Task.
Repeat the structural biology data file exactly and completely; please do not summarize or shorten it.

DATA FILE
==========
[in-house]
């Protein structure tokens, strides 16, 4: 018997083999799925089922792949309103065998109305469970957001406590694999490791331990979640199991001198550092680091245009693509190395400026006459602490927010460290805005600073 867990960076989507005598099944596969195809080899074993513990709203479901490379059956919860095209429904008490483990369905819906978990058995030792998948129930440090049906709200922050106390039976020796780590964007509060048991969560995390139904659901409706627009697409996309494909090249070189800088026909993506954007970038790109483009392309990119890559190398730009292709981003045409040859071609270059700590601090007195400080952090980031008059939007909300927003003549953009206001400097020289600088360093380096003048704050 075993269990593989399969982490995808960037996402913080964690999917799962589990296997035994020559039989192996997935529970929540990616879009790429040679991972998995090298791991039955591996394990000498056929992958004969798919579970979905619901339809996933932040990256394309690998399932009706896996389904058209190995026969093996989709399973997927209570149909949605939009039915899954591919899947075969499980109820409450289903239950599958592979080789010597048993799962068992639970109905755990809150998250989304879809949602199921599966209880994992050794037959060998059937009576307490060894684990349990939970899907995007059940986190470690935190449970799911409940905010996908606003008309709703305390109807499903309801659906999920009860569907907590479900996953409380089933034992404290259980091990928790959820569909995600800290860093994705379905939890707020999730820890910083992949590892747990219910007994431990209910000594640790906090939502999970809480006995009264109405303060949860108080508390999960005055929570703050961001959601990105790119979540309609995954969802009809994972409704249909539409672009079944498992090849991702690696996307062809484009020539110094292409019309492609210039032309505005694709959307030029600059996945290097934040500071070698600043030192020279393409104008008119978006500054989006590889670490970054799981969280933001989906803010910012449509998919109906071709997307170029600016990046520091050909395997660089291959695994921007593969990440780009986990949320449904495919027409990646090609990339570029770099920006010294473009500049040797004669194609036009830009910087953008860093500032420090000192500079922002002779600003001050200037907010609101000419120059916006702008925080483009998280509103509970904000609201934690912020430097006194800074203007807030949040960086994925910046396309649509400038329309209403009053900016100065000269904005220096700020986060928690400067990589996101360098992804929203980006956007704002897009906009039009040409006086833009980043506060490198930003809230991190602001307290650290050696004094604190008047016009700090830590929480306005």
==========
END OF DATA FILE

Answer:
[in-house]
């Protein structure tokens, strides 16, 4: 018997083999799925089922792949309103065998109305469970957001406590694999490791331990979640199991001198550092680091245009693509190395400026006459602490927010460290805005600073 867990960076989507005598099944596969195809080899074993513990709203479901490379059956919860095209429904008490483990369905819906978990058995030792998948129930440090049906709200922050106390039976020796780590964007509060048991969560995390139904659901409706627009697409996309494909090249070189800088026909993506954007970038790109483009392309990119890559190398730009292709981003045409040859071609270059700590601090007195400080952090980031008059939007909300927003003549953009206001400097020289600088360093380096003048704050 075993269990593989399969982490995808960037996402913080964690999917799962589990296997035994020559039989192996997935529970929540990616879009790429040679991972998995090298791991039955591996394990000498056929992958004969798919579970979905619901339809996933932040990256394309690998399932009706896996389904058209190995026969093996989709399973997927209570149909949605939009039915899954591919899947075969499980109820409450289903239950599958592979080789010597048993799962068992639970109905755990809150998250989304879809949602199921599966209880994992050794037959060998059937009576307490060894684990349990939970899907995007059940986190470690935190449970799911409940905010996908606003008309709703305390109807499903309801659906999920009860569907907590479900996953409380089933034992404290259980091990928790959820569909995600800290860093994705379905939890707020999730820890910083992949590892747990219910007994431990209910000594640790906090939502999970809480006995009264109405303060949860108080508390999960005055929570703050961001959601990105790119979540309609995954969802009809994972409704249909539409672009079944498992090849991702690696996307062809484009020539110094292409019309492609210039032309505005694709959307030029600059996945290097934040500071070698600043030192020279393409104008008119978006500054989006590889670490970054799981969280933001989906803010910012449509998919109906071709997307170029600016990046520091050909395997660089291959695994921007593969990440780009986990949320449904495919027409990646090609990339570029770099920006010294473009500049040797004669194609036009830009910087953008860093500032420090000192500079922002002779600003001050200037907010609101000419120059916006702008925080483009998280509103509970904000609201934690912020430097006194800074203007807030949040960086994925910046396309649509400038329309209403009053900016100065000269904005220096700020986060928690400067990589996101360098992804929203980006956007704002897009906009039009040409006086833009980043506060490198930003809230991190602001307290650290050696004094604190008047016009700090830590929480306005």